Validation of PR interval length as a criterion for development of atrial fibrillation in non-Hispanic whites, African Americans and Hispanics

Eric Shulman, Philip Aagaard, Faraj Kargoli, Ethan Hoch, Laura Zheng, Luigi Di Biase, John Devens Fisher, Jay N. Gross, Soo G. Kim, Kevin J. Ferrick, Andrew K. Krumerman

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Abstract

Abstract Background PR interval prolongation on electrocardiogram (ECG) increases the risk of atrial fibrillation (AF). Non-Hispanic Whites are at higher risk of AF compared to African Americans and Hispanics. However, it remains unknown if prolongation of the PR interval for the development of AF varies by race/ethnicity. Therefore, we determined whether race affects the PR interval length's ability to predict AF and if the commonly used criterion of 200 ms in AF prediction models can continue to be used for non-White cohorts. Methods This is a retrospective epidemiological study of consecutive inpatient and outpatients. An ECG database was initially interrogated. Patients were included if their initial ECG demonstrated sinus rhythm and had two or more electrocardiograms and declared a race and/or ethnicity as non-Hispanic White, African American or Hispanic. Development of AF was stratified by race/ethnicity along varying PR intervals. Cox models controlled for age, gender, race/ethnicity, systolic blood pressure, BMI, QRS, QTc, heart rate, murmur, treatment for hypertension, heart failure and use of AV nodal blocking agents to assess PR interval's predictive ability for development of AF. Results 50,870 patients met inclusion criteria of which 5,199 developed AF over 3.72 mean years of follow-up. When the PR interval was separated by quantile, prolongation of the PR interval to predict AF first became significant in Hispanic and African Americans at the 92.5th quantile of 196-201 ms (HR: 1.42, 95% CI: 1.09-1.86, p=0.01; HR: 1.32, 95% CI: 1.07-1.64, p=0.01, respectively) then in non-Hispanic Whites at the 95th quantile at 203-212 ms (HR: 1.24, 95% CI: 1.24-1.53, p=0.04). For those with a PR interval above 200 ms, African Americans had a lower risk than non-Hispanic Whites to develop AF (HR: 0.80, 95% CI: 0.64-0.95, p=0.012), however, no significant difference was demonstrated in Hispanics. Conclusions This is the first study to validate a PR interval value of 200 ms as a criterion in African Americans and Hispanics for the development of AF. However, a value of 200 ms may be less sensitive as a predictive measure for the development of AF in African Americans compared to non-Hispanic Whites.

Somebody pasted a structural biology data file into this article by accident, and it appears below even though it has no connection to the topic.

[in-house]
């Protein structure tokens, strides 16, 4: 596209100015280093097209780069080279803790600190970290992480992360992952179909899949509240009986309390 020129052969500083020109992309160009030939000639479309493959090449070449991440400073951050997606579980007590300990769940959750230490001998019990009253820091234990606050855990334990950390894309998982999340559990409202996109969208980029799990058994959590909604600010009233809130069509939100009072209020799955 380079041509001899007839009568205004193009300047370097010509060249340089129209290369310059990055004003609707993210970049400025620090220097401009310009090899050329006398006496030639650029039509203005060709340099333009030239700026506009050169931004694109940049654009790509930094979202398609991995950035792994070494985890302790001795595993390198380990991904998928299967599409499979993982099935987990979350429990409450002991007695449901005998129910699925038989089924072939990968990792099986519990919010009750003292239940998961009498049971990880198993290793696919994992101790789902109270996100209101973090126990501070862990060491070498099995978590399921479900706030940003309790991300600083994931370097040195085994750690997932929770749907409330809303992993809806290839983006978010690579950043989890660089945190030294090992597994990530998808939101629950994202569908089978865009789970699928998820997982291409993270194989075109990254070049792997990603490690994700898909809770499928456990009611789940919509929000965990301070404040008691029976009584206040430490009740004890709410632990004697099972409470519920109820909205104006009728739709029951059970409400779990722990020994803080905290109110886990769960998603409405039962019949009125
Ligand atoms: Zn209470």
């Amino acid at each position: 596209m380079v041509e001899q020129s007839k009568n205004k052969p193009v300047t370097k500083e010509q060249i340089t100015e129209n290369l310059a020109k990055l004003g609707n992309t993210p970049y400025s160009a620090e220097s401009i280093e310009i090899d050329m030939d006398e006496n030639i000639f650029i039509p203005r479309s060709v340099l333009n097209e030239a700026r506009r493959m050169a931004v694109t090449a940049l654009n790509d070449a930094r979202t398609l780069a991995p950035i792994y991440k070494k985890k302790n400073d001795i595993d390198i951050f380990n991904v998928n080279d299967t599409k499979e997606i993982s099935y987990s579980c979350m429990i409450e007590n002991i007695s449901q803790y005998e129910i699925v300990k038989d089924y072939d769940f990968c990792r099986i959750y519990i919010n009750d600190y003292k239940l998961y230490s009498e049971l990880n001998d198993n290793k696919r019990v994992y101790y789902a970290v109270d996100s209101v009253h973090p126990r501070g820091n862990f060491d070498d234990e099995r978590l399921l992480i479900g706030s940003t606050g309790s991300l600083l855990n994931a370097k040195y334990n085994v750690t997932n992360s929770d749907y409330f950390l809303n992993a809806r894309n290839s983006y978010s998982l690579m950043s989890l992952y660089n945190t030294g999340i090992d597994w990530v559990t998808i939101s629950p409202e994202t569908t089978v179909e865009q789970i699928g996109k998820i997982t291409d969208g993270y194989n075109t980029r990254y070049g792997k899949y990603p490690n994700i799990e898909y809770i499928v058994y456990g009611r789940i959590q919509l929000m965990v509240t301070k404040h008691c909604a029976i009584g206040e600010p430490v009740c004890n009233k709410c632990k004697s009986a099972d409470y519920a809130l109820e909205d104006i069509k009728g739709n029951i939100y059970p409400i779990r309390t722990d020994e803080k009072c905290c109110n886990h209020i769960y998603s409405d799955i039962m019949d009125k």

Original languageEnglish (US)
Article number52047
Pages (from-to)703-709
Number of pages7
JournalJournal of Electrocardiology
Volume48
Issue number4
DOIs
StatePublished - Jul 1 2015

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Hispanic Americans
African Americans
Atrial Fibrillation
Electrocardiography
Blood Pressure
Heart Murmurs
Proportional Hazards Models
Inpatients
Epidemiologic Studies
Outpatients
Heart Failure
Retrospective Studies
Heart Rate
Databases
Hypertension

Keywords

  • African American
  • Atrial fibrillation
  • Effect modification
  • Hispanic
  • PR interval
  • Racial disparities
  • White

ASJC Scopus subject areas

  • Cardiology and Cardiovascular Medicine

Cite this

@article{34a940376e5b448e8e3039563592f4fa,
title = "Validation of PR interval length as a criterion for development of atrial fibrillation in non-Hispanic whites, African Americans and Hispanics",